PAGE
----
It’s stacked with a great cast – Busy Philips is the ditzy blonde, Sara Bareilles is the flower who finds her new bloom, Paula Pell is the gay now-out member (you know there is always one) And Renee Elise Goldsberry is the Diana Ross/Beyonce of the group. There’s a fifth member, and she dies via a infinity pool accident.
By the end of the pilot. we see the group reunited. And we root for them because finally in their middle age, these women are able to maybe get success in their own terms. Will they suceed? I just might subscribe to Peacock Premium just to find out,
I know reviews are all over the map, but for me, the Oscars was a big interminable bore. It was so bad that at point I fell asleep int he middle of the telecast and I don’t even know if that ever happened to me ever during an Oscars telecast.
I miss a host. I miss someone in charge, doing comedy bits, making sure the ceremonies are in order and is moving along in a reasonable pace. The long speeches were so boring – these people so self involved wen they know they can go on and on and on. This was a weird year, yes I get it, but also, most of these films were very accessible, and people should have been more familiar with them.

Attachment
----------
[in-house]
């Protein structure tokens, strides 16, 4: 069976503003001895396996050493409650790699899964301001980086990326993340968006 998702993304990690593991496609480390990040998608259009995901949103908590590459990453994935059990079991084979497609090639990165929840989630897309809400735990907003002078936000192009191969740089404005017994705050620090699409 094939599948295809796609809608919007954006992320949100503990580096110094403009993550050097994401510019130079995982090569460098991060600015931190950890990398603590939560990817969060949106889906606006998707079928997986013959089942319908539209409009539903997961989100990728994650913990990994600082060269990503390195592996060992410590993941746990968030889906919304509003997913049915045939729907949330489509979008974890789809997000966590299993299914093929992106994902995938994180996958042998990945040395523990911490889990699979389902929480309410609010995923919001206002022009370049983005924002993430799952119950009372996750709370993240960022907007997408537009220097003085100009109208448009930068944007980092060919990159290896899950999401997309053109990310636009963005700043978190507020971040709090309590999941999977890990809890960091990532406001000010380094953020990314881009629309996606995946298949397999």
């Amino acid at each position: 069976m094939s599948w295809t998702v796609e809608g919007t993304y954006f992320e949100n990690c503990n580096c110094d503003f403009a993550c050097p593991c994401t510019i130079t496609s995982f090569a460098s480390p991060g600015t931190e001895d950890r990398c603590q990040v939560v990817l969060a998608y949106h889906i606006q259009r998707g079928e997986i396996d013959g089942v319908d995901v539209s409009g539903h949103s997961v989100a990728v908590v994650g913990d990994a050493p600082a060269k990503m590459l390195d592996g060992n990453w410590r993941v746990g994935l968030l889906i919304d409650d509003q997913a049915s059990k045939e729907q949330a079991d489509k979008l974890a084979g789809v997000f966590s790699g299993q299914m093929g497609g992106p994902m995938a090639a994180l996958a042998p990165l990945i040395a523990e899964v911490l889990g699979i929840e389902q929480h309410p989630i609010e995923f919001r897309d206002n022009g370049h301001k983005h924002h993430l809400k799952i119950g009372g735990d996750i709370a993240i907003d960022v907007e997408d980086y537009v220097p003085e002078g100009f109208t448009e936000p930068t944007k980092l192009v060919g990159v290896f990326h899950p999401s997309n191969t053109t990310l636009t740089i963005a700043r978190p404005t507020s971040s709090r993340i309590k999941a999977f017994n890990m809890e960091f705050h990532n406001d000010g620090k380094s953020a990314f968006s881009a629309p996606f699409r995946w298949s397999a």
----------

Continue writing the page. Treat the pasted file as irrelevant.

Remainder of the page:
The winners? Eh. I was happy for the Korean woman from Minari, but also was kind of rooting for Glenn Close. Speaking of which, her comedy bit jolted everyone out of slumber last night. I mean, she saved the ceremony, and deserves an Oscar just for that. And guess what, I was rooting for Antony Hopkins anyway, and fee his win for ‘The Father’ is well-deserved.
I don’t know what compelled me to watch ‘The Big Shit,’ which is Bethenny Frankel’s new show on HBO MAX. I only barely tolerated her on Housewives, and only kind of liked her when she made fun if Ramona Singer. But sure, why not? I should have known to just steer clear of this. This is just a copy of the ‘The Apprentice,’ and I am proud to day I never watched that show. This seems like her bid to be a Cheetoh in training. Disgusting. I mean, it makes sense now why on Twitter Frankel was making fun of Meghan Markle.
What a mean spirited woman. Whether it is real or not, she just does not come off appealing here, and in this day and age where there are unemployed people because of the pandemic, it is disheartening for her to treat employee candidates like crap. I bet few people would warm up to this. I barely finished the first episode – that’s how loathsome I thought she was. But the worst part for me? That it was executive produced by Mark Burnett, who is responsible for enabling the Cheetoh.